You’ve heard that an MBA is an investment dozens of times. And after you’ve got those letters in hand, you will say the same. It’s not a cliché; it’s just truth.
But, it is a steep investment for many students.
Figuring out how you afford a degree in your home country is often tough enough, and that’s when you know the financial institutions and your tuition is payable in the currency you earn. Even if you move cities, it’s not difficult to get a solid grasp on the expenses you’ll face in addition to the standard costs you’ll need to pay. Perhaps you’re even lucky enough to live in a country, such as the United States or Australia that facilitate educational loans.
And then, some students want an incredible education and international experience and need to fly across oceans to get it. A strong MBA budget is critical for these applicants. It’s not just a matter of finding the funding; MBA budgets are all tied up with visas and campus experiences.
You need a budget before you can get a visa
As an international student, you’ll need to obtain a visa to study. While you’re sweating through GMAT prep and rewriting the same sentence time and time again, your study permit may not seem like a challenge, but you’ll jump through hoops to get it. One of those challenges is proving financial ability. And, to do that, you’ll need to have a budget to hand.
At first, making a budget will seem relatively easy.
Universities want to make it easy for their students and provide an estimate of costs (indeed, it’s a legal requirement in the US to do so). Harvard’s 2018 MBA cost summary page provides an example of costs, broken down into line items. You’ll see lines for tuition, healthcare, and programme materials fees. There’s also a line item that sums up board, personal, and other expenses – and, being the second-highest amount listed, seems like it should cover everything you need.
But, it may not cover as much as you think. On Wharton’s Budget and Tuition page, you’ll find a similar breakdown, but the business school is careful to point out that summer living expenses, apartment security deposits, furniture, and entertainment, amongst other expenses are simply not included.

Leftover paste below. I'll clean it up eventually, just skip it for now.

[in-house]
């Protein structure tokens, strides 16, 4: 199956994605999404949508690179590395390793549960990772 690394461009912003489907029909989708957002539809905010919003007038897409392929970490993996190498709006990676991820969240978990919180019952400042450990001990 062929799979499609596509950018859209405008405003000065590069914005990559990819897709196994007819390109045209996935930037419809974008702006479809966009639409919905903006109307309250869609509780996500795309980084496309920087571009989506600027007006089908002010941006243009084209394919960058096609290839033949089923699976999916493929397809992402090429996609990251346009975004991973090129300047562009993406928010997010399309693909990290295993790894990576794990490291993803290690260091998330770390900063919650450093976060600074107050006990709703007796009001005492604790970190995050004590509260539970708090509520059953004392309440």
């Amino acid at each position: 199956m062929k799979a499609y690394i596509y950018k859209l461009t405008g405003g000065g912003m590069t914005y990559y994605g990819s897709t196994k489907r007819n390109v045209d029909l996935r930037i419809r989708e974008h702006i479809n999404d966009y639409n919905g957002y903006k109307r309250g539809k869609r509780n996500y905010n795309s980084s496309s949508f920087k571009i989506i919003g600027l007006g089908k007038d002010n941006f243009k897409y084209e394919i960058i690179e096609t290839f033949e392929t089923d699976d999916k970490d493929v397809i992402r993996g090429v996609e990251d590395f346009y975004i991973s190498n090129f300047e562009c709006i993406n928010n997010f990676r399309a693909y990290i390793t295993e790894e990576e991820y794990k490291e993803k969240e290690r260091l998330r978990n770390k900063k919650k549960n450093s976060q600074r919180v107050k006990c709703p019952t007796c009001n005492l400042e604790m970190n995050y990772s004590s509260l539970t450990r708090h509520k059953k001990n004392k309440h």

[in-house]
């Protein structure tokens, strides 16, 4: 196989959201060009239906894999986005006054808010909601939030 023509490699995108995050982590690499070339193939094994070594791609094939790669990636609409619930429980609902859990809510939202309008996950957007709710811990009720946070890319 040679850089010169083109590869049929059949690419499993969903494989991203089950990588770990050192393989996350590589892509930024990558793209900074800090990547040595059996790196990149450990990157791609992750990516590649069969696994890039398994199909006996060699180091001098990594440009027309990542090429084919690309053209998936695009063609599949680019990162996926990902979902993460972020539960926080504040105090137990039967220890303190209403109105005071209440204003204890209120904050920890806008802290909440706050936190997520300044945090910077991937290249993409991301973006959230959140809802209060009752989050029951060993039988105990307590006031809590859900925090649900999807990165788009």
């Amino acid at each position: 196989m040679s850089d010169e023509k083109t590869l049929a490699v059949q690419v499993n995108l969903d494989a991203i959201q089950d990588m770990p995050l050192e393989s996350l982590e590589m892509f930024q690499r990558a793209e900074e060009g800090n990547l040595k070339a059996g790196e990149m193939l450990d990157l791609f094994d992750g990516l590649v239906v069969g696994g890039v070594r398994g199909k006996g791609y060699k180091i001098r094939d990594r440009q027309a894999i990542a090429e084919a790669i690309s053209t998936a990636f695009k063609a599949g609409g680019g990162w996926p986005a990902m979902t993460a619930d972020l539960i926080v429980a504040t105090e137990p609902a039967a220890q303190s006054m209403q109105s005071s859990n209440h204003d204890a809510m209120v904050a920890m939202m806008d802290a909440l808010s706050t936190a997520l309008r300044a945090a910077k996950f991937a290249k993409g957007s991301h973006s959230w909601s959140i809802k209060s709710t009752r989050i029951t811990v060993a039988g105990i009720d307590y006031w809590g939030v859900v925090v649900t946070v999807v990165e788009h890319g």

And, even that may not do it. There is a Global Experience Requirement for MBAs attending Stanford, and the amount you’ll need to pay towards that varies according to the way you choose to fulfill it. They estimate a spend anywhere between $2200 and $4000. While it may not seem like a high figure next to the $66,540 yearly tuition fee, it’s still enough to concern international students worried about currency strength and fluctuations.
In order to obtain a visa to enter the United States to study at any of these (or countless other) universities, you’ll need a visa. Before you can apply, however, you’ll need to obtain an I-20 form from your school that outlines the cost of attendance – and your ability to meet it.
On the plus side, the cost of attendance included on the I-20 form is provided by the school – and you only need to prove enough funds to meet those line items. On the downside, you don’t want to take the school’s cost of attendance as the final figure.
Budgets go beyond university cost of attendance
As the cost of attendance information from Wharton and Stanford should suggest, an MBA isn’t the same as pursuing an undergraduate degree. It’s not even the same as other grad-level degrees where travel is far more optional. With networking and international experience at the core of many MBA programs, an MBA budget must include socializing, club memberships, study treks abroad, and competition entries.
These figures aren’t often included in the cost of attendance provided by the school. At the very least, they’re unlikely to be as accurate you would like.
And this makes a difference.
If you pursue financing that meets the cost of attendance provided by the university, it’s enough to secure a visa (provided, of course, that you’ve met all the other requirements laid out by the Department of Homeland Security), you’re doing yourself a disservice.
If you’ve sunk a little too much into your apartment security deposit, needed to buy a new laptop, paid more for your travel than expected, couldn’t find accommodation fast enough, or just can’t let that career trek pass you by, you may just find yourself short of cash for essentials (like food and electricity).
By the time you’ve gotten to that point, you may find your credit is over extended, or you can’t get a loan without being in another country. Finding financing, like obtaining a visa, and just getting a seat at a prestigious business school isn’t easy. A far better option is to pursue the financing you need according to your budget rather than the school’s cost of attendance.
After all, you won’t want to negotiate your experience; it’s part of the MBA investment – and something you truly don’t want to miss.
Katie studied human rights and graduated with a Bachelor’s degree from Kent State University while working with NGOs in Geneva, Switzerland. Although she has since settled in South Africa, with work towards a Masters in Forced Migration through the University of the Witswatersrand, nothing stops her from being a proud American. Although writing is often solitary work, Katie has been part of the Prodigy Finance Team as the Content Specialist since 2013. She also loves rugby, sloppy Mexican food and Tudor history which means you could find her in any section of a bookstore.
* This blog post is sponsored by our friends at Prodigy Finance